• The only response I’ve seen that has muscle is the federal governments recent idea to arrest control of curriculum from the states.

    And what happens when the federal government changes hands, and the new nationalised curriculum falls under the control of the evil secularists? After all, your Howard utopia isn’t going to last forever.

    I suggest we need to continue major reformation of our Churches which is starting at a grass roots level. What we lack is a major reversal of liberalism (evolutionary humanistic based theology) in our seminaries.

    And how exactly will this change anything? This is Australia–a secular democracy–not Iran, and the mullahs don’t run things here (yet). See Section 116 of the Australian Constitution.

    But in a democracy, parents should have every right to assess and critique what they are getting for their tax dollars.

    Doubtless. But no amount of “democracy” will make pi = 3. Educational professionals should have the independence to do what they are most qualified to do. Allow (unqualified) politicians to determine the content of school curricula, and what you have is a dumbed-down, politically-compromised education system.

    And parents have a right to know that their children are not being force-fed values that are radically at variance with their own.

    What are you saying, then? That schools should be force-feeding values to children, as long as those values are in consonance with the values of parents?

    Tell me: should David Irving advocates have the right to demand that their children not be “force-fed” the Holocaust in history classes?

    Arthur Vandelay, Perth

  • If educators want to “inform” the impressionable about the homosexual lifestyle how about some honesty.

    Tell our children about adverse health outcomes – mental, physical & spiritual associated with being “gay”.

    g weedall

  • Sounds to me like Arthur Vandelay is happy to have public schools push his evolutionary secular humanistic religion onto the rest of us. That’s very tolerant and democratic of him, but as for me, I prefer the Truth!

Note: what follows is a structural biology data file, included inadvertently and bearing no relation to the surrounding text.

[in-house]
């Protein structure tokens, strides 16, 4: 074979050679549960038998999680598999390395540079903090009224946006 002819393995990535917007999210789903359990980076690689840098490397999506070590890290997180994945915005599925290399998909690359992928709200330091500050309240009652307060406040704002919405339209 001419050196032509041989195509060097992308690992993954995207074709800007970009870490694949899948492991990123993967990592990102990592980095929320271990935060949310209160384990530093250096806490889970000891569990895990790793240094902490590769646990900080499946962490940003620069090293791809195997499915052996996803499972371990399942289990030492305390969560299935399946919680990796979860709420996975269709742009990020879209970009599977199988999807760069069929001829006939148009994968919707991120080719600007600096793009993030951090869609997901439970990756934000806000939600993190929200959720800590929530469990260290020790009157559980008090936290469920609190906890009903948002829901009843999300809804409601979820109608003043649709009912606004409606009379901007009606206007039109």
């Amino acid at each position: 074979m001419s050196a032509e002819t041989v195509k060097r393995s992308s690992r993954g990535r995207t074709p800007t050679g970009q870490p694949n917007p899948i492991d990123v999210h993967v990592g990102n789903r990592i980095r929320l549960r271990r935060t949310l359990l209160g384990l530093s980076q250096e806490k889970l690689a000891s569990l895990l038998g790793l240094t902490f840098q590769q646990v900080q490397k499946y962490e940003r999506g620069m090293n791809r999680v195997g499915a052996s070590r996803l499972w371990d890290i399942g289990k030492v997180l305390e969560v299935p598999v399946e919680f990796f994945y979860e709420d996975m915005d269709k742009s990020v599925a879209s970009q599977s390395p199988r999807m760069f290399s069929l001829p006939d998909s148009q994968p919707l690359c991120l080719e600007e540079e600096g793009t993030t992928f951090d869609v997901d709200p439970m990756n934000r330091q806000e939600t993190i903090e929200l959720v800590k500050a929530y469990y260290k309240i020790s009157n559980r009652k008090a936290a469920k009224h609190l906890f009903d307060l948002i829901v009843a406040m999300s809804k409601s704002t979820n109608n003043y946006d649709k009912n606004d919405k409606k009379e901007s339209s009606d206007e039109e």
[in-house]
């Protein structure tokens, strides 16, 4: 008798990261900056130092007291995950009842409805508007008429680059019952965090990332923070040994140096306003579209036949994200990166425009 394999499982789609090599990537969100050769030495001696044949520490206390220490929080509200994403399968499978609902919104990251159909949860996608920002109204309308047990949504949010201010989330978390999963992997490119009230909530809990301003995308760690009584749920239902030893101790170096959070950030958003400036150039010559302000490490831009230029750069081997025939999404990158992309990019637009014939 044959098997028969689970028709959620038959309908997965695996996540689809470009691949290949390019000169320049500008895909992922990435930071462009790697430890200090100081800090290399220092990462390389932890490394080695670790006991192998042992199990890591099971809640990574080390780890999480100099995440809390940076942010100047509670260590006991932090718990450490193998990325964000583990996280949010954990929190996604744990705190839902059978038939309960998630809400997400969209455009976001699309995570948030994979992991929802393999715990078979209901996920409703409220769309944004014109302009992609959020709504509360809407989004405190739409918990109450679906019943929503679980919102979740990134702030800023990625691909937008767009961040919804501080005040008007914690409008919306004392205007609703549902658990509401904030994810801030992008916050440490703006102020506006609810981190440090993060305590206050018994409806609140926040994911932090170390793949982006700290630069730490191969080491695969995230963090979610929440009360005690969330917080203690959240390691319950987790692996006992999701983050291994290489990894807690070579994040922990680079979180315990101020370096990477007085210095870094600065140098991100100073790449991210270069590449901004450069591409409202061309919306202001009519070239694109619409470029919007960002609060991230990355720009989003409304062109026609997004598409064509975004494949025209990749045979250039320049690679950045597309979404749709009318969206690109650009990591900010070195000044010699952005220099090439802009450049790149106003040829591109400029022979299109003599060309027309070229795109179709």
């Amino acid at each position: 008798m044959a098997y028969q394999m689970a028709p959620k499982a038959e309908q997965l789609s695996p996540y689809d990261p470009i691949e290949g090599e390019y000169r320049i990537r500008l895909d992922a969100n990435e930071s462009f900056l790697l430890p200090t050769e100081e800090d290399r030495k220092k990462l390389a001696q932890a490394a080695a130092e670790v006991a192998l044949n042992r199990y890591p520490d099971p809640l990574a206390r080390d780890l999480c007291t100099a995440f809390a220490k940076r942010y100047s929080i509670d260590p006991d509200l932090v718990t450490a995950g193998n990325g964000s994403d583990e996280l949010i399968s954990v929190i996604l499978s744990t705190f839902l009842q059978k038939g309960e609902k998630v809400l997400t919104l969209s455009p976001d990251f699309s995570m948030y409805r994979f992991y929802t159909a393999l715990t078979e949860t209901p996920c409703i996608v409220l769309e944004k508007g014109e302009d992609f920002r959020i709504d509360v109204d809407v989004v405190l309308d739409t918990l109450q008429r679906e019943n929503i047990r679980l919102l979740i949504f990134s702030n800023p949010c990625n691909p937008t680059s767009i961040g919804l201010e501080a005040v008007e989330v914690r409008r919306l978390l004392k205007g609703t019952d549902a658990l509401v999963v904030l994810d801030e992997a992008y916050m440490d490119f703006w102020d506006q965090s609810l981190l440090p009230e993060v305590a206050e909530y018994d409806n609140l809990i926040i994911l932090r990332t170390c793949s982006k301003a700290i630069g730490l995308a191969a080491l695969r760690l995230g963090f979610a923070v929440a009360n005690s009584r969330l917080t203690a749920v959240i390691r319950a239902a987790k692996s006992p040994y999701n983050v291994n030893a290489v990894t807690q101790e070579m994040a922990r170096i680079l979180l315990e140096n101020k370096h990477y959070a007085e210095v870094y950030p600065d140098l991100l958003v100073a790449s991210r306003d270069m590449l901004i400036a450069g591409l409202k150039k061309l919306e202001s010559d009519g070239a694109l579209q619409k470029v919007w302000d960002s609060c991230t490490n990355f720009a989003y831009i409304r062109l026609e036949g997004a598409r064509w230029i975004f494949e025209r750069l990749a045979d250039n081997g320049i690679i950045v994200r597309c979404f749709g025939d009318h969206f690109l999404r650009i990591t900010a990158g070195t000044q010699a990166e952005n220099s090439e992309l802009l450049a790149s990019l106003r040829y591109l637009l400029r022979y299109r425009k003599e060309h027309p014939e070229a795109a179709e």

Ewan McDonald, Victoria

  • Thanks Arthur

    But it just seems to be a case of sour grapes on your part. You do not like the fact that the majority of Australians have values, beliefs, even religious convictions, that you do not like. People are entitled to share their concerns, be it in the schools, the political arena, or whatever.

    No one is stopping you from pontificating all you like about your point of view (which you do on your website) but you really seem to object to other people doing the same.

    Regards
    Bill Muehlenberg, CultureWatch

  • Hey Bill,
    I don’t see why Arthur shouldnt object to people forcing their views on him, and I don’t see that as a case of sour grapes. If that’s how you define sour grapes, then every person who actually takes the time to think about politics, religion, and philosophy must experience this!!! For one, the views you hold are not held by the majority of Australians, and the views that Arthur holds are not held by the majority either. Therefore, why shouldnt he be able to express his views and show distaste for yours – it’s not like you don’t show distaste for his and other people who disagree with you. In reference to something you said a couple of weeks ago, your ‘truth’ is very different to Arthur’s (and my) ‘truth’, so the ability to convince one another that one is right and one is wrong is very unlikely to occur.
    The reason I am commenting here is that you seem to have a double standard – in some posts, you encourage debate, but your recent comment above seems to be an attempt to end this discussion, by using a simple cheap shot at someone who actually wants to share his opposing views with you.
    Matt Page, Melbourne
    PS: why did g weedall put the word gay in quotation marks – I am curious cos I have only started seeing fundamentalists doing that in recent times, in an attempt to suggest that gays don’t exist…….

    Matt Page, Melbourne

  • Thanks Matt
    The point I was trying to make is that Arthur (who has his own website where he regularly slams me and others) seems to be upset that the majority of Australians simply do not share his radical and secular point of view. The case in point in this article (the pushing of a radical agenda on school kids) is one that most Australians find problematic.